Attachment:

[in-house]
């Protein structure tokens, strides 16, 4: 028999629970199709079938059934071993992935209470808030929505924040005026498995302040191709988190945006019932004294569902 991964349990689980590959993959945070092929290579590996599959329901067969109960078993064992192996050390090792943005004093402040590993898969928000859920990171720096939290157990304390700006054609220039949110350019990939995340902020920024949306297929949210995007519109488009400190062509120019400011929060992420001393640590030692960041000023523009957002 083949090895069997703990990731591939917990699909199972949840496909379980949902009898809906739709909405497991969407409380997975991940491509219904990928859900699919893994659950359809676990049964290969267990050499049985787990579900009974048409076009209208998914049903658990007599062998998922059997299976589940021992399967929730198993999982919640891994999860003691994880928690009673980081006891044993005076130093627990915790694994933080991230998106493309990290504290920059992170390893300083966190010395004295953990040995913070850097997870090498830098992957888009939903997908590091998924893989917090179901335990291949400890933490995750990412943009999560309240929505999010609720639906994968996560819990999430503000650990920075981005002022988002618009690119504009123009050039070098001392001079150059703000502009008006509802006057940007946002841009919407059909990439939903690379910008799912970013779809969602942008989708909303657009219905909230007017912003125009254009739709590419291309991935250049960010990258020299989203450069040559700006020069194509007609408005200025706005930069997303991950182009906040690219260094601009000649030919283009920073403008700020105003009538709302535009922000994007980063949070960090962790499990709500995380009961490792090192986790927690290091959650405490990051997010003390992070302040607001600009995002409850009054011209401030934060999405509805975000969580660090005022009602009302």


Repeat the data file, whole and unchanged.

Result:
[in-house]
């Protein structure tokens, strides 16, 4: 028999629970199709079938059934071993992935209470808030929505924040005026498995302040191709988190945006019932004294569902 991964349990689980590959993959945070092929290579590996599959329901067969109960078993064992192996050390090792943005004093402040590993898969928000859920990171720096939290157990304390700006054609220039949110350019990939995340902020920024949306297929949210995007519109488009400190062509120019400011929060992420001393640590030692960041000023523009957002 083949090895069997703990990731591939917990699909199972949840496909379980949902009898809906739709909405497991969407409380997975991940491509219904990928859900699919893994659950359809676990049964290969267990050499049985787990579900009974048409076009209208998914049903658990007599062998998922059997299976589940021992399967929730198993999982919640891994999860003691994880928690009673980081006891044993005076130093627990915790694994933080991230998106493309990290504290920059992170390893300083966190010395004295953990040995913070850097997870090498830098992957888009939903997908590091998924893989917090179901335990291949400890933490995750990412943009999560309240929505999010609720639906994968996560819990999430503000650990920075981005002022988002618009690119504009123009050039070098001392001079150059703000502009008006509802006057940007946002841009919407059909990439939903690379910008799912970013779809969602942008989708909303657009219905909230007017912003125009254009739709590419291309991935250049960010990258020299989203450069040559700006020069194509007609408005200025706005930069997303991950182009906040690219260094601009000649030919283009920073403008700020105003009538709302535009922000994007980063949070960090962790499990709500995380009961490792090192986790927690290091959650405490990051997010003390992070302040607001600009995002409850009054011209401030934060999405509805975000969580660090005022009602009302």